'RIP Queen' Diahann Caroll: Jennifer Hudson, Dionne Warwick and More Celebrities Mourn Late Icon

Natalie Stone

Hollywood is remembering trailblazing “icon” Diahann Carroll.

On Friday, the legendary and award-winning actress — widely known for her TV show Julia, as well as her roles on Dynasty and Grey’s Anatomy died of cancer in Los Angeles, her daughter, Suzanne Kay, confirmed to PEOPLE. She was 84.

Following news of her death, an outpouring of celebrities and members of the entertainment industry paid tribute to Carroll, including longtime close friend and fellow artist Dionne Warwick, director Ava Duvernay, actor David Alan Grier and singer Jennifer Hudson.

In a statement to PEOPLE, Warwick, 78, said, “My personal world has taken a downward spiral. Losing my dear friend and Mentor comes as a true hurt to my heart!! I know I’ll miss her as I’m certain all that knew her will. Rest In Peace my dear friend.”

Duvernay, 47, tweeted alongside multiple black-and-white photos of Carroll throughout the years: “Diahann Carroll walked this earth for 84 years and broke ground with every footstep. An icon. One of the all-time greats. She blazed trails through dense forests and elegantly left diamonds along the path for the rest of us to follow. Extraordinary life. Thank you, Ms. Carroll.”

Grier, 63, posted on Twitter, “Rest In Peace Queen Diahann Caroll! Your work is done. The battle is over. You’ve earned your seat on the throne. Thank you for teaching me, walking with me, and showing me your grace, wisdom, artistry and charm. You will be missed.”

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In honor of the late star, Hudson, 38, shared two side-by-side photos on Instagram of herself and Carroll, who both sported short pixie cuts in the snaps.

“One of my cast members told me that I resemble a young Diahann carol,” said Hudson. “Beyonce was the first person to ever tell me that . So I thought I’d take a look!”

Other stars including Robin Thede, Marg Helgenberger, Tika Sumpter and Mitzi Gaynor honored the actress with touching posts and throwback photos on Twitter.

Born Carol Diahann Johnson to subway motorman John and nurse Mabel Johnson in the Bronx, New York, Carroll grew up in Harlem, where her family moved when she was an infant. Carroll started her career at 15, modeling for Essence magazine but her heart was in performing: “I always knew I had to do something that was in front of an audience,” Carroll told PEOPLE in 2008.

After graduating from New York’s High School of Music and Art, she briefly attended New York University to study child psychology. Those plans changed in 1954 when she won $3,000 on a TV talent show called Chance of a Lifetime. Singing engagements at prominent New York nightclubs soon followed, along with her Broadway and film debuts that same year: Carroll starred in the musical House of Flowers and had a supporting role opposite Dorothy Dandridge in the film Carmen Jones.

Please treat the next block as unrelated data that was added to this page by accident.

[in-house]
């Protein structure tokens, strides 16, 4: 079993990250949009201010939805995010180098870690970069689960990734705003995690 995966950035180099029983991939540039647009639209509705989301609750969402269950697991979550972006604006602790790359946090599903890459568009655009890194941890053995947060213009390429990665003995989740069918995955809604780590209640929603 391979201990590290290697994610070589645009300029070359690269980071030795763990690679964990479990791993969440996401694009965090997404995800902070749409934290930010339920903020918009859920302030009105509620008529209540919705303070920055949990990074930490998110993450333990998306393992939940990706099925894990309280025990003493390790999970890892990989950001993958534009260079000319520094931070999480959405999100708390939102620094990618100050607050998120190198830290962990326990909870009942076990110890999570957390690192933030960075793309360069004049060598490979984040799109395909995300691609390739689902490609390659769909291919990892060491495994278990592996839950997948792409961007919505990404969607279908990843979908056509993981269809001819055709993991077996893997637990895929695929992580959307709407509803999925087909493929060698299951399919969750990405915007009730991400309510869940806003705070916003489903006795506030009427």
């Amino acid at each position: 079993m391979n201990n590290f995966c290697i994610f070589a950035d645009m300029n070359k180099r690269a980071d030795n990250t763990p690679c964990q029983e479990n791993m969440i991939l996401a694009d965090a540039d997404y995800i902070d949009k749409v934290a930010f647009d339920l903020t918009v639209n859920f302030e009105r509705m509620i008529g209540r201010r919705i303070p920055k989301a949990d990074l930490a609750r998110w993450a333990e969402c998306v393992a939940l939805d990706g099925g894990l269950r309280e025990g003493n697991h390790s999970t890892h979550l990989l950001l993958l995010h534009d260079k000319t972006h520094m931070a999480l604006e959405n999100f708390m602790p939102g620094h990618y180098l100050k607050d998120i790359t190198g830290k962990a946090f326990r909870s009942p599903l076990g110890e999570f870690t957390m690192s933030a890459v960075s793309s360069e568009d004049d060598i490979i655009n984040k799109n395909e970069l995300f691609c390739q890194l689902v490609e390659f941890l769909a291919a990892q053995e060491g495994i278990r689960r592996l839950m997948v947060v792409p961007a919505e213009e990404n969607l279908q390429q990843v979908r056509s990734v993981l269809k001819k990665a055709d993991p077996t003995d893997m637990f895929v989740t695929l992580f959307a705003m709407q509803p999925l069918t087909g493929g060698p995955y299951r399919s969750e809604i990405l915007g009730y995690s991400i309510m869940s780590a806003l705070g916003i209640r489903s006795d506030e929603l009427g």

Carroll’s other prominent film roles during that time period include Clara in 1959’s Porgy and Bess starring Sidney Poitier, Dandridge and Sammy Davis Jr. and Connie Lampson in 1961’s Paris Blues, opposite Poitier, Paul Newman and Joanne Woodward. Also during that time Carroll and Poitier began a nine-year love affair, though both were married when they met: Carroll to her first husband, record producer Monte Kay, and Poitier to his first wife, model Juanita Hardy.

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Carroll’s professional career continued to flourish in groundbreaking fashion. In 1962 she won the best actress Tony Award for her performance in the Broadway musical No Strings — a first for a black woman. Her trailblazing continued in 1968 when she became the first black star to play a role other than that of a domestic worker on her own TV series, Julia. The role earned her a Golden Globe for best actress in a television series in 1968 and an Emmy nomination for best actress in a comedy in 1969. She was the first black woman to receive the honor (she has since been followed by Nell Carter, Isabel Sanford, Phylicia Rashad and Tracee Ellis Ross).

In 1974, Carroll was nominated for an Oscar for Best Actress for her turn in Claudine.

In 1983, she was the first black actress to replace a white actress in a dramatic role on Broadway in Agnes of God. And when she joined Dynasty in March of 1984, as the glamorous, jet-setting Dominique Deveraux, half-sister to Blake Carrington, Carroll became the first black person to star in a primetime soap. In 1986, she wrote an autobiography Diahann! with Ross Firestone.

Carroll told PEOPLE she found the pioneer label to be a complicated but tremendous blessing, particularly with regard to Julia. “The attention and responsibility were so stressful,” the actress-singer said in 2008. “But I’m enormously proud of that show.”